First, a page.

Until this year, Iran had been the only state not to accept the International Atomic Energy Agency's 1992 call for states to declare new nuclear facilities before construction. It finally agreed to do so in late February, only because of intense pressure.

Iran has also refused for several years to sign the additional protocol with the IAEA, which would increase the agency's insight into Iran's nuclear activities. The United States has made clear to the International Atomic Energy Agency, to other governments and to the public that we strongly support a rigorous examination of Iran's nuclear activities. We look forward to a full report at the International Atomic Energy Agency Board of Governors meeting in June, report to be presented by Director General ElBaradei then.

QUESTION: Richard.

MR. BOUCHER: Slow down.

Sir.

QUESTION: Do you think that the Iranians developing these weapons, nuclear weapon is a direct threat to the United States or to the area?

MR. BOUCHER: I am not going to make sweeping judgments at this point. We made very, very clear we think it's a very dangerous development, and that no country should be cooperating with Iran's nuclear program because it is used to support this kind of development.

QUESTION: Richard, you mentioned a uranium enrichment facility, which I am assuming you are talking about Natanz; and then you mentioned also a heavy water plant. Are you talking about the one in Arak, A-r-a-k?

MR. BOUCHER: Don't know.

QUESTION: Okay. And can you confirm here when the Iranians admitted to the heavy water plant?

MR. BOUCHER: I'd have to go back and see. I don't know off the top of my head. I'll check for you. Okay?

Terri.

QUESTION: Did Kim Holmes bring this up at his meetings in Moscow, or was he focusing just on the resolution?

MR. BOUCHER: I think Assistant Secretary Holmes met with the Foreign Minister, with international organizations people, and I think with the Deputy Foreign Minister. But Under Secretary Bolton was just in Moscow. Certainly, Under Secretary Bolton was discussing Iran as well as other kind of G-8 kind of subjects and nonproliferation issues with the Russians. So this is a regular topic of conversation for him and for others. Whether it specifically came up with Assistant Secretary Holmes, I don't know yet.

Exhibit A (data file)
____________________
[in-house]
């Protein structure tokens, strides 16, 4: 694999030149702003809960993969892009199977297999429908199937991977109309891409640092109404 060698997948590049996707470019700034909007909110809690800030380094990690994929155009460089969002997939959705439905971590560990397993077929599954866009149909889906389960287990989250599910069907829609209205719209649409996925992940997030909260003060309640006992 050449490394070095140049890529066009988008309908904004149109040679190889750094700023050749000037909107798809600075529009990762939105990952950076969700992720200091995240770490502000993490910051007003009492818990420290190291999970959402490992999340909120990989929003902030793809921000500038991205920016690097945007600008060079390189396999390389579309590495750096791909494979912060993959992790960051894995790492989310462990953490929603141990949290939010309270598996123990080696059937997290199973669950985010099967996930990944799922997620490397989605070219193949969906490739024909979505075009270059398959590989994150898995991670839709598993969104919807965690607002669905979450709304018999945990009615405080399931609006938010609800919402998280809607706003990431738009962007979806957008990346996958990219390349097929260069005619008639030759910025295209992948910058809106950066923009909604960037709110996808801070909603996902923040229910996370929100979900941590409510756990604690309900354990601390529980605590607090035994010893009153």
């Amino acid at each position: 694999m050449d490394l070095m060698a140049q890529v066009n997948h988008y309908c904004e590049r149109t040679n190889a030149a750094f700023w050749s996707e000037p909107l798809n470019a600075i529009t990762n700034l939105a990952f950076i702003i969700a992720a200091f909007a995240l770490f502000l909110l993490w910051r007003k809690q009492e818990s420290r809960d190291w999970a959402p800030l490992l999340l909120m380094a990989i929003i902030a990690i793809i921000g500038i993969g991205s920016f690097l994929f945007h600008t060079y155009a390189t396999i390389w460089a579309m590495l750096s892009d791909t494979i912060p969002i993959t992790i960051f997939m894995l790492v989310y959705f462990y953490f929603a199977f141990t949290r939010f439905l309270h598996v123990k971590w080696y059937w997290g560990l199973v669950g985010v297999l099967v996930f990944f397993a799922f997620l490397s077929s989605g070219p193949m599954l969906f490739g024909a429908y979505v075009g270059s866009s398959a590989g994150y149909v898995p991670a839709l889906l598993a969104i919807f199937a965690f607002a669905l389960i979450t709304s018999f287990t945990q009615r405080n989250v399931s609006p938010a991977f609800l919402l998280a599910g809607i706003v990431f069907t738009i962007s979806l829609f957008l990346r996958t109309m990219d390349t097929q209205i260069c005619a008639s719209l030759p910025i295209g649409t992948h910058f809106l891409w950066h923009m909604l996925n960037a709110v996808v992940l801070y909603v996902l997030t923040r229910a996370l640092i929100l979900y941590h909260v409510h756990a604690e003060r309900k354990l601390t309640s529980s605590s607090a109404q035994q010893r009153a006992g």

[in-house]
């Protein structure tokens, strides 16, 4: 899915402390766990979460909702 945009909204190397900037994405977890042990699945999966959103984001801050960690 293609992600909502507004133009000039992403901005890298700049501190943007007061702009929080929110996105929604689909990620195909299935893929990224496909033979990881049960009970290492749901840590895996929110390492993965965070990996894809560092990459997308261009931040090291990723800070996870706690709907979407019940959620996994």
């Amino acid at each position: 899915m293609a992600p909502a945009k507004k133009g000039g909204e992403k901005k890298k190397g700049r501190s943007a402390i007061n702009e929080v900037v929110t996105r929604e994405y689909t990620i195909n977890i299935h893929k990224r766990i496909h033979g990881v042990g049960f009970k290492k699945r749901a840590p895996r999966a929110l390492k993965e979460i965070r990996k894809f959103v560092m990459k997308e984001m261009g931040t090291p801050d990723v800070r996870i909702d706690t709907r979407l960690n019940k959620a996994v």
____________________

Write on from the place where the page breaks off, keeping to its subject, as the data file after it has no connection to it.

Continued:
QUESTION: There's no progress to report after Bolton's meetings?

MR. BOUCHER: I would leave it to the Russians to speak for themselves what they are going to do about their nuclear cooperation.

QUESTION: Are there countries other than Russia who are wittingly or unwittingly helping the Iranians?

MR. BOUCHER: I'll have to go back and see if there's anything I can say on that, George.

QUESTION: Are you concerned about an arms race in the region if they acquire such weapons?

MR. BOUCHER: Our concern is about the potential acquisition of nuclear weapons by a state that's a known supporter of terrorism. This has been something that the President talked about. That's why he talked about the "axis of evil." We all understand this to be one of the most dangerous combinations of our age, and the United States, for many years, has pressed very hard for people to end nuclear cooperation with Iran because we think that it contributes to that kind of development.